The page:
Smartphone-only challenger bank Monzo has soared to the top of Which?’s bank account satisfaction survey, which also saw TSB slump to the bottom following a turbulent year of IT failings.
Which? surveyed thousands of members of the public to determine overall customer satisfaction with their bank’s current account and how likely they are to recommend that brand.
Monzo came first with an impressive customer score of 86 per cent, finishing just above telephone and online-only First Direct, which scored 85 per cent.
For the first time, Monzo had a large enough sample size to be included in Which?’s customer satisfaction analysis and it immediately hit the top spot. Both Monzo and First Direct also achieved five stars for customer service.
Nationwide Building Society (79%) finished third and Metro Bank came fourth (76%), meaning challenger banks finished in two of the four top spots.
Monzo current accounts must be operated entirely from a smartphone, so the bank will welcome having scored full marks for both communication and its app in the customer star ratings.
At the other end of the table, TSB and Bank of Ireland were joint bottom on 58 per cent, meaning Bank of Ireland has finished bottom twice in a row – with little sign of improvement.
Meanwhile, TSB’s turbulent year, which was plagued by IT crises that left millions of customers locked out of their accounts, saw the bank slump from fourth the last time the research was carried out to joint-bottom spot.
More than half (56%) of TSB customers told us they had experienced technical issues in the past year and the bank scored poorly on customer service, telephone and online banking and complaint handling – with two out of five stars in these categories.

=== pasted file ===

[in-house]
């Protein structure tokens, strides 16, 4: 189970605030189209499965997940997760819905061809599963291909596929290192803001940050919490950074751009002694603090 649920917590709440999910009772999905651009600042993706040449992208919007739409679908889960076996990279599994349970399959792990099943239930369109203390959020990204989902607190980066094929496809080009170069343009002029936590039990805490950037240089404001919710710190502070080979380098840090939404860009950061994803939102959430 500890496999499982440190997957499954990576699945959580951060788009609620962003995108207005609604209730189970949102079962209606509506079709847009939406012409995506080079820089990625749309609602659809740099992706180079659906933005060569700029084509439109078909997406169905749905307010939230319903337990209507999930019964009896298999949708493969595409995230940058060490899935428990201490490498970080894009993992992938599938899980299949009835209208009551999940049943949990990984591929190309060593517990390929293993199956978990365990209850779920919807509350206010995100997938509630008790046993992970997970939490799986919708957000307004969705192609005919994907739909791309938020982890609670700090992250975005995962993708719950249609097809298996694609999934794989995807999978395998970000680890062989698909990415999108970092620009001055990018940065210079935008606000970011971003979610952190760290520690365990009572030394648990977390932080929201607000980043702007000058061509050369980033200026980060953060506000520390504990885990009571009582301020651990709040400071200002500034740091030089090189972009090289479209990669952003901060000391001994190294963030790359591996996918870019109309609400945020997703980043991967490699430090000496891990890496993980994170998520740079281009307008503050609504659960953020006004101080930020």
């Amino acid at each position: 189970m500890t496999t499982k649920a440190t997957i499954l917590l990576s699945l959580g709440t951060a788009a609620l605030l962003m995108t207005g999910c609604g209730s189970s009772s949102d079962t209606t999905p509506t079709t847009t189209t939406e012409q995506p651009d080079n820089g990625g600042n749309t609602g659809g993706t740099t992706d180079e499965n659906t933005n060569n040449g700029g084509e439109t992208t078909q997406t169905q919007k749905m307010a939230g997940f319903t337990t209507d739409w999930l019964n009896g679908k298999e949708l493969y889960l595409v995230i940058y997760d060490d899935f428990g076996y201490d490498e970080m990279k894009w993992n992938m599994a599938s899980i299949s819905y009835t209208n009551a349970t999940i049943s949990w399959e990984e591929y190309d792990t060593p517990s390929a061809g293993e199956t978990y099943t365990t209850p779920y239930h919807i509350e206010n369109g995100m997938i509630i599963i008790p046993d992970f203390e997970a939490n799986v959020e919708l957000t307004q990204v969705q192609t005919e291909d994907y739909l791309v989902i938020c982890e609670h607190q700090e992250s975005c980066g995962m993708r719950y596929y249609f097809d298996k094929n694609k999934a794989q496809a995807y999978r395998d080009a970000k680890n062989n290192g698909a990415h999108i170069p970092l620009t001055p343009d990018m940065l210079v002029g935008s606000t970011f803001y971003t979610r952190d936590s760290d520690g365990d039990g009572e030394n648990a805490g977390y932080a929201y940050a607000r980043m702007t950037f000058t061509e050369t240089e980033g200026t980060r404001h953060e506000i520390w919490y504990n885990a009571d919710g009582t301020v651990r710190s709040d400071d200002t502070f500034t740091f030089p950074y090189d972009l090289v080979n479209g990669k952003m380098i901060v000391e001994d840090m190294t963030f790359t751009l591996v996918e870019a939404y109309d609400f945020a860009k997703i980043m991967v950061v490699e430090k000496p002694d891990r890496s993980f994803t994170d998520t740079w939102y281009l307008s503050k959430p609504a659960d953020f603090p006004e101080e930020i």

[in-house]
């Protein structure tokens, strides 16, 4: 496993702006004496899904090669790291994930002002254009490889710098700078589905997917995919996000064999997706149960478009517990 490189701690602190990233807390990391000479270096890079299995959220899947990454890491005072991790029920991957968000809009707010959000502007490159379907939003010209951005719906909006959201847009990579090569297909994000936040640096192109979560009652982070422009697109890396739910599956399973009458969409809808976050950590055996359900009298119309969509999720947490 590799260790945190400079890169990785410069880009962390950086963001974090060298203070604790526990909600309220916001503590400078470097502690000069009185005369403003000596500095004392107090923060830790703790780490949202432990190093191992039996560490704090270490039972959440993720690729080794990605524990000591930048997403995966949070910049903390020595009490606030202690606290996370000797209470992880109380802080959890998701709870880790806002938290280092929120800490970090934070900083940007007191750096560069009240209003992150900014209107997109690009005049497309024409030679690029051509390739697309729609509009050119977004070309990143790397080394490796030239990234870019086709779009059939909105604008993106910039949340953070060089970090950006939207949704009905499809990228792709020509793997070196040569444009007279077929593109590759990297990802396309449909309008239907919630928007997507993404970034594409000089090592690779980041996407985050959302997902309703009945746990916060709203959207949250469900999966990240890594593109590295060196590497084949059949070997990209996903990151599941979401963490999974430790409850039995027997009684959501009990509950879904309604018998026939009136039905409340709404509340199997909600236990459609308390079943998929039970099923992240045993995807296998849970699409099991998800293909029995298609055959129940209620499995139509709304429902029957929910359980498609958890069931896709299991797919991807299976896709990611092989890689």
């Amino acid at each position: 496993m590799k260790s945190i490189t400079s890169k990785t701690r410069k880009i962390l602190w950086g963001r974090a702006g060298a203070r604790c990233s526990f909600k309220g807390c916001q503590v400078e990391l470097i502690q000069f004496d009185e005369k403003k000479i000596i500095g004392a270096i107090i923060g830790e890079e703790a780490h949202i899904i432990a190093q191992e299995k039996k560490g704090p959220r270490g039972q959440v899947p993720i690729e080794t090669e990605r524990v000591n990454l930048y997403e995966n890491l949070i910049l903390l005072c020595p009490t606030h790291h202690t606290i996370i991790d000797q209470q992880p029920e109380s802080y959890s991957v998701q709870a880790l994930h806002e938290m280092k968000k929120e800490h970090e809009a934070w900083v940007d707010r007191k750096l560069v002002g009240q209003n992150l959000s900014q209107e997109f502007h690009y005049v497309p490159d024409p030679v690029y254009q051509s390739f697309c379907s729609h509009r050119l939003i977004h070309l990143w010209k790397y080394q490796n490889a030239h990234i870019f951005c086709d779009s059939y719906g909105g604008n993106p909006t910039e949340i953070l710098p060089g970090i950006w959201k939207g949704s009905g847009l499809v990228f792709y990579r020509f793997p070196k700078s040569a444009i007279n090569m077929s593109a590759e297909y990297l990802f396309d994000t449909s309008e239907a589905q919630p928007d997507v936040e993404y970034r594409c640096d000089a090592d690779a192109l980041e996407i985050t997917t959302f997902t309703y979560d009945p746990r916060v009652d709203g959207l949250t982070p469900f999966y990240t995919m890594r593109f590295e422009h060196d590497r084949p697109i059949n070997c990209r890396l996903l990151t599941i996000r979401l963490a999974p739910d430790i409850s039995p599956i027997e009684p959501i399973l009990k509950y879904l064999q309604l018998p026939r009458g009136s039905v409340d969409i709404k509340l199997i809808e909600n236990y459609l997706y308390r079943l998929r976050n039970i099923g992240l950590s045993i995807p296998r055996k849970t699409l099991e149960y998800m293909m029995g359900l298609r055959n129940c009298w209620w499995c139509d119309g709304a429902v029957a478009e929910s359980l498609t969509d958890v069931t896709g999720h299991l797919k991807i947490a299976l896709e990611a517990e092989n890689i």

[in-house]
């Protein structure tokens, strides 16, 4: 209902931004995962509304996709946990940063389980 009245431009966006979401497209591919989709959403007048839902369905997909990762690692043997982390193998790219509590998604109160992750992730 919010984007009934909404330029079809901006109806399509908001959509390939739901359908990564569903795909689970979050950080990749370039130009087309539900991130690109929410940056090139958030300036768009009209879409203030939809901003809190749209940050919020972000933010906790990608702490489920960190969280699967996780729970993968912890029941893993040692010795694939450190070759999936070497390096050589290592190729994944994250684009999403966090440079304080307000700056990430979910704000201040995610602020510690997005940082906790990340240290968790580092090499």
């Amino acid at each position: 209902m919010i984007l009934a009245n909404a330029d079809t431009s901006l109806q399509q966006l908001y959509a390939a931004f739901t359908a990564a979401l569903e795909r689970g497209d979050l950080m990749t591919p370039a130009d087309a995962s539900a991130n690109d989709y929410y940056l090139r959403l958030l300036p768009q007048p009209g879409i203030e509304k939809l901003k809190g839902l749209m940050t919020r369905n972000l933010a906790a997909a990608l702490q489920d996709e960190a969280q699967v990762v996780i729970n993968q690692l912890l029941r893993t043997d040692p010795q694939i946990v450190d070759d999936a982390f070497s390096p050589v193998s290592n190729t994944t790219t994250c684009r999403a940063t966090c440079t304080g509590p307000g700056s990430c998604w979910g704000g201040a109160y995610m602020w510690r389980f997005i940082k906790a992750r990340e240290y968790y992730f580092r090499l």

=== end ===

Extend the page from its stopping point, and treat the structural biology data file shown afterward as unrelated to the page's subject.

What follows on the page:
At the bottom of the table, Ulster Bank scored 63 per cent, followed by Royal Bank of Scotland on 60 per cent just ahead of TSB and Bank of Ireland in joint last place. All of the bottom four banks scored just two out of five stars for customer service.
Which? wants to encourage bank customers unhappy with their current service to weigh up other options on the market and make the switch to a better provider.
Most banks have signed up to the current account switching service, which means it should take just seven working days to switch to a new account.
Gareth Shaw, Money Expert, said:
“Impressive results from challenger banks place them well ahead of many of the biggest banking brands in Britain, showing that innovation and modern ideas are shaking up the market, with good customer service truly valued by customers.
“Meanwhile, TSB’s slump suggests that customers felt outraged to have endured the prolonged IT issues that left millions locked out of their accounts.
“Our research shows a clear gap between the best and worst providers and should act as a catalyst for customers unhappy with their service to switch banks – as it’s never been easier.”